Up to mid-November, 10 firearms, manufactured overseas and locally, 62 rounds of ammunition and 75 offensive weapons, were seized in the Mount Salem Zone of Special Operations (ZOSO). Other items seized included lotto scamming paraphernalia.
Also, since January to November, the wider Mount Salem police area of some 15 communities, including the ZOSO, recorded some 84 murders and shootings. Of that number, 43 were murders, of which the police believe 26, or over 50 percent, “to be driven by gangs and gang activities.”
The figures were disclosed by Superintendent Kirk Ricketts in a presentation to the Lay Magistrates’ Association – St. James Chapter, at the Montego Bay Community College on Thursday, November 16, 2017.
Supt. Ricketts, who is Ground Commander for ZOSO, went on to give an update on operations in the Zone, noting that: “we have not had any shootings in the area since we have been there; we have not had one shot being fired.” The only incident involved two youngsters stabbing each other. “We have kept the zone free of violence since we have been there,” he reported.
But he underscored that other issues that make the community conducive to crime and violence still existed. “Every day I’m in the community and see high levels of unemployment and I find the community quite unique in the sense that it mistrusts the justice system and tends to want to deal with their own issues.” It therefore had a high level of unresolved domestic issues that result in stabbings or gun play.
In addition to the “mind boggling” number of unemployed youths, the community also has a high rate of school dropouts by youngsters in their mid-teens who turn to gang activity.
However, when contacted on Thursday, Superintendent Lindsay denied that the police and soldiers had left, but had only changed their mode of operations, based on the fact that the ZOSO was now moving into the social intervention segment of the programme.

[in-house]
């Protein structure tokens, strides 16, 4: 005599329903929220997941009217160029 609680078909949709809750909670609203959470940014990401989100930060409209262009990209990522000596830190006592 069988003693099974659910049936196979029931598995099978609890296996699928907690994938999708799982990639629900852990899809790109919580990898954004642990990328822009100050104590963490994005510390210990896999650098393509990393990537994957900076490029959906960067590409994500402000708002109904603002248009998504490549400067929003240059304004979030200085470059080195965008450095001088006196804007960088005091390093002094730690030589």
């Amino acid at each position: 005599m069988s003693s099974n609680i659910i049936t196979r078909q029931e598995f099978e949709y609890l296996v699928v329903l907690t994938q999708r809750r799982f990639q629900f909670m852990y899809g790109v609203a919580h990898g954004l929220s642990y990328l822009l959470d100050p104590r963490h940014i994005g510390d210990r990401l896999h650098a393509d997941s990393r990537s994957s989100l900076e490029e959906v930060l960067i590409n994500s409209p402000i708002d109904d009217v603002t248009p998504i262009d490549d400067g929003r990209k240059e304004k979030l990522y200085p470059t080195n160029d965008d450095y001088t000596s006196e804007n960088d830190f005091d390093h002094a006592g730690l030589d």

“The police and the soldiers have not left; what has happened is that they have shifted into a different modality of operations but are still operating as a zone – if it becomes necessary then they will lock it down again to impose a curfew if necessary. Sometimes what they do is remove some of the check points and go for more patrolling – so they remove some of the restrictions and do adjustments from time to time,” Superintendent Lindsay explained.
Meanwhile, a closed-door meeting of the 24-member ZOSO Social Intervention Committee will be held this morning at 11 o’clock in Mt. Salem.
Omar Sweeney, Chief Executive Officer of the Jamaica Social Investment Fund (JSIF) the agency charged with implementing the social intervention aspect of ZOSO, said the meeting will seek to finalize the timeline and the scope of these medium-term intervention strategies or those to be implemented over the next three to six months.
“We have taken an approach where community leadership is at the front of the process and so we have opened a communication channel there. So this is a process which I hope will be completed by the end of this month, which will be the first 30 days of the extension. After this, we should be in a position to begin the implementation,” Sweeney explained.
He said in interim, JSIF would continue its registration of young people in the community to have them enrolled in training programmes, and would, in conjunction with the National Work Agency, effect drain-cleaning programmes.
Mr. Sweeney said other infrastructure works are needed, as well as retaining walls to be constructed. “We have close to sixty persons on short term employment as we engage in the initial intervention aspect of the programme,” he disclosed.
Quizzed as to whether there was a budget for the infrastructure aspect of the ZOSO, Mr. Sweeney explained that each agency, including the Heart Trust and JSIF, would come to the programme with an established budget and would therefore tailor their budget by way of priority to suit the needs of the community and its residents.